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“From the moment the planes hit the building, he (President Bush) wanted to go back to the White House and be in the Oval Office, and he fought us tooth-and-nail...We had to explain to him that it was our job, constitutionally as agents of the Secret Service, to protect the President, and we owed it to the American people to do our job and keep him safe, so it was our call more than his.� - Dave WIlkinson

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Protecting the President By Rob Schabert Assistant Athletic Director for Sports Information

Former Golden Eagle pitcher Dave Wilkinson’s 22-year career as a Secret Service Agent had many memorable moments, none as dramatic as protecting President George W. Bush during the hectic hours of September 11, 2001.

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was probably the most memorable day of this generation, a horrible event that shook and shattered the world. Dave Wilkinson and the United States Secret Service were well-prepared for anything, but their duties took a dramatic turn on September 11, 2001. Wilkinson, a Tennessee Tech graduate and former pitcher on the Golden Eagle baseball team, stood in the classroom at Emma E. Booker Elementary School in Sarasota, Fla., when President George W. Bush learned that a second plane had hit the World Trade Center. As the Assistant Special Agent in Charge of the Presidential Protection Division, Wilkinson was part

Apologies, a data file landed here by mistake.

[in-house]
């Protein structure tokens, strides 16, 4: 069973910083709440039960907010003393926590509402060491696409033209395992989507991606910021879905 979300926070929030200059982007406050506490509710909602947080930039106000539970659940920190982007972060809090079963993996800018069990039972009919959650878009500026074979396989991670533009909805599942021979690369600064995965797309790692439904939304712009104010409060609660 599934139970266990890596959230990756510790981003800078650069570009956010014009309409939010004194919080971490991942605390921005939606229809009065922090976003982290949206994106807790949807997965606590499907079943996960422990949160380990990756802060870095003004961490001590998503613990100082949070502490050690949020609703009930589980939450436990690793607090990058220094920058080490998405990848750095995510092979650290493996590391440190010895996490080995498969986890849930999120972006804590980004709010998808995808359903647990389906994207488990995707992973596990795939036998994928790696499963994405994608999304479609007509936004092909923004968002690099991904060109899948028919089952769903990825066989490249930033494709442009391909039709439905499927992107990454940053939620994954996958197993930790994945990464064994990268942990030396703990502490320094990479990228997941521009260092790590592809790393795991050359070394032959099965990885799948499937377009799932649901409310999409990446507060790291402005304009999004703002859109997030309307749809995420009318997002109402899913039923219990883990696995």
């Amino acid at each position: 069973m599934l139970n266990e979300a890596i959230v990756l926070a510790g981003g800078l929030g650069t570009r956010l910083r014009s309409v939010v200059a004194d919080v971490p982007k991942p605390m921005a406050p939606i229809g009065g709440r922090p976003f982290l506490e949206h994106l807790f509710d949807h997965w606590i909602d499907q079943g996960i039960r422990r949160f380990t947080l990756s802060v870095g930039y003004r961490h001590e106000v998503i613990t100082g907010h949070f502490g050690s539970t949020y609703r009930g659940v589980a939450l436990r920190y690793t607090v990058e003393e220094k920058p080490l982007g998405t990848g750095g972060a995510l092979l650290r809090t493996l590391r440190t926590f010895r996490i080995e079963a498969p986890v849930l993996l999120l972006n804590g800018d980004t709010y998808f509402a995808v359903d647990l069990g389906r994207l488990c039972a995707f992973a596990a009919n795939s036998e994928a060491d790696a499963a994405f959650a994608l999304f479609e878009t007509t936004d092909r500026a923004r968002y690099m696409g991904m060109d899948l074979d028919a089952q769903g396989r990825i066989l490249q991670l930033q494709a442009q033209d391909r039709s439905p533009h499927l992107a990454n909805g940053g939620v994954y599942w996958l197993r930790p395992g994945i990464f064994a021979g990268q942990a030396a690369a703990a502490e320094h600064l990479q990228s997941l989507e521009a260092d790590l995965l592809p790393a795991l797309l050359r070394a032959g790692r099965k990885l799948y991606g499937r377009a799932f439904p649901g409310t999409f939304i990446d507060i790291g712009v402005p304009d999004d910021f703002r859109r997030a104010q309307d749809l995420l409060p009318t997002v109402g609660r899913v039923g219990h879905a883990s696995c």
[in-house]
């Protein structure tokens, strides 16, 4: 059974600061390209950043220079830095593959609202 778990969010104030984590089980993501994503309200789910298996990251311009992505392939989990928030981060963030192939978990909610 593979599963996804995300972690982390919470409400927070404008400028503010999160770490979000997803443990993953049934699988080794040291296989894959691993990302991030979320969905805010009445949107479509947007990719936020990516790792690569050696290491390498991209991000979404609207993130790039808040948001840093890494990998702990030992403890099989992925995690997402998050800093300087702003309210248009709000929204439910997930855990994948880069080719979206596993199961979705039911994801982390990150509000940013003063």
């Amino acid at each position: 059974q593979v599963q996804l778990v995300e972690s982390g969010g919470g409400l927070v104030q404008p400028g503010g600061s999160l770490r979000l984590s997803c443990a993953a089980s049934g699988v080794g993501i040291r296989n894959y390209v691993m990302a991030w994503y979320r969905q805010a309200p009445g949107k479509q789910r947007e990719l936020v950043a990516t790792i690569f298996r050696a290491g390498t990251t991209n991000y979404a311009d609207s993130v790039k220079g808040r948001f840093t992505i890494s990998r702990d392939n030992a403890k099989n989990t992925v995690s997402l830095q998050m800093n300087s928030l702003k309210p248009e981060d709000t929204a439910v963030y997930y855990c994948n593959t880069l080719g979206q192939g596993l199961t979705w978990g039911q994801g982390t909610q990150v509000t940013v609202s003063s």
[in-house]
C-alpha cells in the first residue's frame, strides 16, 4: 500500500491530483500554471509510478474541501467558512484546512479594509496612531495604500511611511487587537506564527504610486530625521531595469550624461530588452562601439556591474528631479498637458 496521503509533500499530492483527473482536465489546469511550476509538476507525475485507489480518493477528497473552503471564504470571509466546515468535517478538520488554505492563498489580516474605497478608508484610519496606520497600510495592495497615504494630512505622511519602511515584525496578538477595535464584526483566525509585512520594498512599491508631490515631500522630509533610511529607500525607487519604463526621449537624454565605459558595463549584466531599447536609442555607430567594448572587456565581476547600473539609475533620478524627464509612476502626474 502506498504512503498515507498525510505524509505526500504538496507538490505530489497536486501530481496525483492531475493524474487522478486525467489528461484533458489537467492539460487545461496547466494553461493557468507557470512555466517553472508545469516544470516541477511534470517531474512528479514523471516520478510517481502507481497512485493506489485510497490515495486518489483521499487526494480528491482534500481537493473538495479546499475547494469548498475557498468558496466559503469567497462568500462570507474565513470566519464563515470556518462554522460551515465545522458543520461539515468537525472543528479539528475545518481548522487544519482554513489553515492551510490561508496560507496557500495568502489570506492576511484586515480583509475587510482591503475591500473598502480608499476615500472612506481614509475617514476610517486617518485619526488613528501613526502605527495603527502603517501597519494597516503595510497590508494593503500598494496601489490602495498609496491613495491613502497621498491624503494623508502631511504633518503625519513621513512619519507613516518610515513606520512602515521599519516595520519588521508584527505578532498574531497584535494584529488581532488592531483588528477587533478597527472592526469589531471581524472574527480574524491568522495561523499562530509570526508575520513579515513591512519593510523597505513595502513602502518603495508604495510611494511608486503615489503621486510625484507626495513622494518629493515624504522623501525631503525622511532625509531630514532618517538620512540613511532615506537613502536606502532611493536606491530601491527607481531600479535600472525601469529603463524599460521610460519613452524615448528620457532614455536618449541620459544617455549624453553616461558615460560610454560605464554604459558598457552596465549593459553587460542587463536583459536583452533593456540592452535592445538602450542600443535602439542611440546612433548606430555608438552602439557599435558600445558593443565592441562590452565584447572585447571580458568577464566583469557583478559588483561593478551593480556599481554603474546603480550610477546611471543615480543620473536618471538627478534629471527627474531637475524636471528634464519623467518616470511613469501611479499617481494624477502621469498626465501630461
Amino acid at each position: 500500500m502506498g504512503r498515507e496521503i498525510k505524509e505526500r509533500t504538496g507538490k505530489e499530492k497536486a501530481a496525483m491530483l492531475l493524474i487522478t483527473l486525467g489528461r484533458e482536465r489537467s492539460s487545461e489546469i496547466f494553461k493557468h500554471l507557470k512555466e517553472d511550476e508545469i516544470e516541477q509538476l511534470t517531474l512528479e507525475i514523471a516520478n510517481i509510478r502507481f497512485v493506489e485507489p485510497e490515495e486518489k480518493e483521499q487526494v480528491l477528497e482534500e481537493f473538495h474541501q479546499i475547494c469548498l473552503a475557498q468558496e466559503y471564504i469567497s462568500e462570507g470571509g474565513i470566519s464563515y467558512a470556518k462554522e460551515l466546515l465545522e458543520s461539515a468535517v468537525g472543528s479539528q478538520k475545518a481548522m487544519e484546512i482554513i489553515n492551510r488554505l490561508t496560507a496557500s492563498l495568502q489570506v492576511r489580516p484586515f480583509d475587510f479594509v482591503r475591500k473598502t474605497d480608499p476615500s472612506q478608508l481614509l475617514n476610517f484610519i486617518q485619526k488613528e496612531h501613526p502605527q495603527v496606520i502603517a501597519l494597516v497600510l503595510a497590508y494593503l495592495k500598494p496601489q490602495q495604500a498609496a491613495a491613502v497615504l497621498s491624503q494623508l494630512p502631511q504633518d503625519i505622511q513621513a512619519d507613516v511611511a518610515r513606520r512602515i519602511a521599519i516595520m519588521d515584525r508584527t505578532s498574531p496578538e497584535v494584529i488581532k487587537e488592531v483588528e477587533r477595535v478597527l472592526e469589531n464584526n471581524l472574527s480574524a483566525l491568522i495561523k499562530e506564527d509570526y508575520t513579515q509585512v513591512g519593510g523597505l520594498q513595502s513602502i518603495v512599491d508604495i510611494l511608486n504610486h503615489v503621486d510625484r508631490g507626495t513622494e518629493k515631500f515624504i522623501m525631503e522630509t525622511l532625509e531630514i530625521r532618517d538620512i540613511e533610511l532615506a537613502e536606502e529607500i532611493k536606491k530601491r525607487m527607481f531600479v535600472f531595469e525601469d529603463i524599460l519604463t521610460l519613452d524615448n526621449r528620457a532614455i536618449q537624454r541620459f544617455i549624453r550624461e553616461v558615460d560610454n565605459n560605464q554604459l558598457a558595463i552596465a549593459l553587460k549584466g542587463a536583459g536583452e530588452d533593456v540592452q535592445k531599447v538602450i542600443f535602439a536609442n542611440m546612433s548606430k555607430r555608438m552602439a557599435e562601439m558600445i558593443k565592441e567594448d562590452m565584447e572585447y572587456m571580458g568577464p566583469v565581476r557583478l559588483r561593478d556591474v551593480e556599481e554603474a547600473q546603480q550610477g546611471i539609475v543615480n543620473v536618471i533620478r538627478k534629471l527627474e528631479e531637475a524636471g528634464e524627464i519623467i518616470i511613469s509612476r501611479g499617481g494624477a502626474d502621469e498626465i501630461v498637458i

of the Secret Service team escorting the president to what was supposed to be a routine, joy-filled visit to read with second grade students in Sandra Kay Daniels’ classroom. But for Wilkinson and the rest of the staff with President Bush, it became an intense combination of executing an evacuation plan and improvising actions. “To say the least, it was a memorable day,” Wilkinson said in an interview at the Atlanta Police Foundation, where he serves now as President and CEO following his retirement from the Secret Service after a 22-year career. continued on next page

Secret Service agent Dave Wilkinson (far right) walks down Pensylvania Avenue during the 2001 inauguration with President George W. Bush and Laura.